Like much of what goes on in this culture, GC has an a priori status of being wonderful, fantastic, edifying, and ‘the greatest ever’ because it is an offical Church production. No matter how boring, mundane, repetitive, or uninspiring a talk may be, it already has the status of being lively, exciting, ‘just for us,’ and inspiring – before it is even read.

    I understand that several things make interesting talks difficult. Church leaders are called to be great orators, writers, or even profound theologians. They are called to lead the church. Many of these leaders have been giving talks at GC every six months for the past several decades. President Hinckley has had to prepare at least 3 or 4 talks for each confernce. Eventually you’ll run out of things to say.

    I do have to concur with MRB’s comment though. I would much rather hear talks that push the LDS to be more Christian, even revolutionary to an extent, in trying to make this world a better place. Like the direction of the Community of Christ, I’d love to see more calls for peace, inclusiveness, and charity abroad.

  4. One more thing. I usually find myself watching/listening to conference with the hope that something interesting will be said. That way I don’t feel left out of the later discussions.

  5. I guess one problem with Conference is that there isn’t much conferring.

  6. Sit in a darkened room listening to a bunch of old men drone on a Saturday afternoon? I prefer my naps horizontal, thanks.

  7. Molly Bennion says:

    After years of just reading the conference Ensigns, I watched the Sunday sessions of April Conference. It was a mistake. Is anyone else struck by the grimness of it all? Almost no speaker smiled. President Hinckley did, as did Elder Jenson and RS Counselor Anne Pingrey, but most never showed the slightest positive expression. There’s joy in the gospel, but a nonmember happening upon Conference would not get an inkling. The average funeral is more joyful. For all your reasons, Kevin, and for my own need for a little happiness in my religion, I’m back to reading.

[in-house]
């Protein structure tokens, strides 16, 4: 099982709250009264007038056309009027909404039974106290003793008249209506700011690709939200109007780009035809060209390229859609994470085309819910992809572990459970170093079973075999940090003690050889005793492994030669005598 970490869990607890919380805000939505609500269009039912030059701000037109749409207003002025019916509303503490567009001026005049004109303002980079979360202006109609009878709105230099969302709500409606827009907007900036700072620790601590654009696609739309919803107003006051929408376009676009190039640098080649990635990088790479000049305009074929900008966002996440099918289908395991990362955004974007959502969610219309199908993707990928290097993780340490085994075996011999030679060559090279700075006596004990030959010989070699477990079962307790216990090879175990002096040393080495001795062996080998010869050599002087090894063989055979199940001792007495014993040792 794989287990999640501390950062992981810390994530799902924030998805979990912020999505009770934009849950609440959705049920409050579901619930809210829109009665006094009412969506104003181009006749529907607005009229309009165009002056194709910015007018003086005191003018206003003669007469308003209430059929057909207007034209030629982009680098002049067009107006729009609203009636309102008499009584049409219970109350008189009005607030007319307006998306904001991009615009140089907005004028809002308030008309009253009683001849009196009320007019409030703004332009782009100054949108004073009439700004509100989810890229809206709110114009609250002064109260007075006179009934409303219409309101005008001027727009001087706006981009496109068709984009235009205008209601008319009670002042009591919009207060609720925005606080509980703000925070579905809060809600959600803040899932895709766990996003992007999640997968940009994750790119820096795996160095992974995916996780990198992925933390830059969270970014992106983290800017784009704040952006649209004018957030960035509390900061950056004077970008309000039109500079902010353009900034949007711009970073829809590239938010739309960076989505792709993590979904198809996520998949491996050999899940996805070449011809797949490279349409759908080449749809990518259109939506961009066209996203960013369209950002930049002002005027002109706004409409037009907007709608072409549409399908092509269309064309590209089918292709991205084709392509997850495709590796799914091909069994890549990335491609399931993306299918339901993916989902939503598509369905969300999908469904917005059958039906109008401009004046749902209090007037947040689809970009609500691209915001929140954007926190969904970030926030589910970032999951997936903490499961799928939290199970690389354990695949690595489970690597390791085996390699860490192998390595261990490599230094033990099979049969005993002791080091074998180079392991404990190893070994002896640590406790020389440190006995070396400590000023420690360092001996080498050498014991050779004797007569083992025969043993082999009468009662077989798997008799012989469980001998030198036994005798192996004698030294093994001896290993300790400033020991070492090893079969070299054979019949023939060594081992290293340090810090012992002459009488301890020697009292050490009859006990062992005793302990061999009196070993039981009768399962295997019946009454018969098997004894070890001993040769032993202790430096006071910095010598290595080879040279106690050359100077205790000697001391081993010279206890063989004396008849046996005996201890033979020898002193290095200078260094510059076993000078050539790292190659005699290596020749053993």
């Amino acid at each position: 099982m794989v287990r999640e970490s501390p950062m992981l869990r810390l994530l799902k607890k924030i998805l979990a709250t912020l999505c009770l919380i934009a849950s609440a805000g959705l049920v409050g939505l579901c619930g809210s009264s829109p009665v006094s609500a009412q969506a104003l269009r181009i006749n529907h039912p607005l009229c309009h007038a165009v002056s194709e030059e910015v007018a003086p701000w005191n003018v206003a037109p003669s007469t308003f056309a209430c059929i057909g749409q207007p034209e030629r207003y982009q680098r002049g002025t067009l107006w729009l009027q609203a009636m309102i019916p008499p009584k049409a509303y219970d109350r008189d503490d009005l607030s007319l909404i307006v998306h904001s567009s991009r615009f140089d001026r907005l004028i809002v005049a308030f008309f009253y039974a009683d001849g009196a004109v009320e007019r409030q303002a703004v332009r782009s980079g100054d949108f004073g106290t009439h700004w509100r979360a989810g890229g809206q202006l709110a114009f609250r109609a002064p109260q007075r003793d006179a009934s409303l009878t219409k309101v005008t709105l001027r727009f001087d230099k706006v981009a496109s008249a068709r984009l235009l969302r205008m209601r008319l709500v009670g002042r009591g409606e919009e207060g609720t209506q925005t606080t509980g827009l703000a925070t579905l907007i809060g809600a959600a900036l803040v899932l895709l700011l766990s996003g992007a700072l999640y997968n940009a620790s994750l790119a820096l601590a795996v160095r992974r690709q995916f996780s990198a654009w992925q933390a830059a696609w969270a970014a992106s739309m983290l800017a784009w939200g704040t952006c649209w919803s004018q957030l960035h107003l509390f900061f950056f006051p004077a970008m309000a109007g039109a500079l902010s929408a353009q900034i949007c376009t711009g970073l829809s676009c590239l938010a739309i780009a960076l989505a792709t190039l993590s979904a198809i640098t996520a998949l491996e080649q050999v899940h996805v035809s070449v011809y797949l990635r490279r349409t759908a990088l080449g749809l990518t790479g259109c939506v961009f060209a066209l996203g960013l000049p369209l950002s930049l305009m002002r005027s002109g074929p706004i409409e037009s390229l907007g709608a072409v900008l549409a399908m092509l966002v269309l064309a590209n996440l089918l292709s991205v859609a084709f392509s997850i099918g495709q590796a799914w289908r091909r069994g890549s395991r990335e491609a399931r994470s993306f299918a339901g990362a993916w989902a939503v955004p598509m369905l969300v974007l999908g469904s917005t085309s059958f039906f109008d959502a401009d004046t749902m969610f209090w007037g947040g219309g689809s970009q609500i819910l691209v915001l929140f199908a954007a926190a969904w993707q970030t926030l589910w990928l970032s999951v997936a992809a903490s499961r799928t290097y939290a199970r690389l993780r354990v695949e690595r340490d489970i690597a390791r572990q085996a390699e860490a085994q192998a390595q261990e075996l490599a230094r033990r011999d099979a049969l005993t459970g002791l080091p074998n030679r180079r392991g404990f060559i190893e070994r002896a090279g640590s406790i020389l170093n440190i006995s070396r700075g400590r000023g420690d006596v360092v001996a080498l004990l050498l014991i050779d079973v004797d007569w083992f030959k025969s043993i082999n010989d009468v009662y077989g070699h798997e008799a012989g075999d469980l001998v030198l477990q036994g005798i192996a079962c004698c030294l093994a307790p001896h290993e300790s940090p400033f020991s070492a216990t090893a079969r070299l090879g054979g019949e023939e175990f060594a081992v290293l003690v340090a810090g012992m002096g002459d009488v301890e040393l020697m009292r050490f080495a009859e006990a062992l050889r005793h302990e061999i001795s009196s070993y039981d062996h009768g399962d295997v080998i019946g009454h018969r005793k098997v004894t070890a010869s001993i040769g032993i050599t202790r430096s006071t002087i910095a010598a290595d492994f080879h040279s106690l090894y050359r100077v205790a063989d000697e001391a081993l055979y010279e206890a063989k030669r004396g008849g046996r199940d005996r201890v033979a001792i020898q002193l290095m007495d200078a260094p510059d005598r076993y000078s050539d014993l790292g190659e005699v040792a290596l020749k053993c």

8. I’ve thought that too. I can’t imagine what a non-member would think of a great deal of it. I usually listen, or read the discussions from folks who have watched it, but I can sure read it a lot faster than I can listen, and would rather do that.

  9. I wonder if the television coverage — beamed to hundreds of thousands — changes the tone of the speakers. Knowing your talk is being watched, live, by that many people probably has a sobering effect. When Elder Oaks spoke at our stake conference a few years back, I was simply stunned at how warm, friendly, even funny he was at the podium. None of that comes through when he’s “on stage” at Conference.

  10. To me, conference seems of a piece with our scriptures: old-fashioned, dull, at times preposterous. But you are not willingly in the church if you have not figured out how to find inspiration underneath (or beyond) this veneer.

    The stiffness of most of the speakers makes it harder to do this in realtime (i.e. while listening). They can’t be like this in real life, can they?

    On a different front: one thing I like about listening to conference is hearing what they do with the music. The Tabs have become a pretty good choir.

  11. cj douglass says:

    I feel your pain KB. The biggest reason I watch conference and get excited about it is every conference there is one talk that hits me to the core. All the “droning” is worth that one glimpse. Its like seeing a band live, you might see or hear something that changes your life. Here are a few in recent memory that illistrate this point.

    Jeffrey R. Holland October 1997
    Neal A. Maxwell April 1997
    Henry B. Eyring October 1998
    Dallin H. Oaks October 2000
    Neal A Maxwell October 2001

  12. cj douglass says:

    And gills speaking of live bands, I agree the Tab is like the Grateful Dead: infinitely better live or on live recordings than those stiff “God of our Fathers” studio recordings.

  13. I couldn’t help but feel like they would have been saying the exact same thing had the film been un-engaging, poorly written, over-dramatized, and historically inaccurate.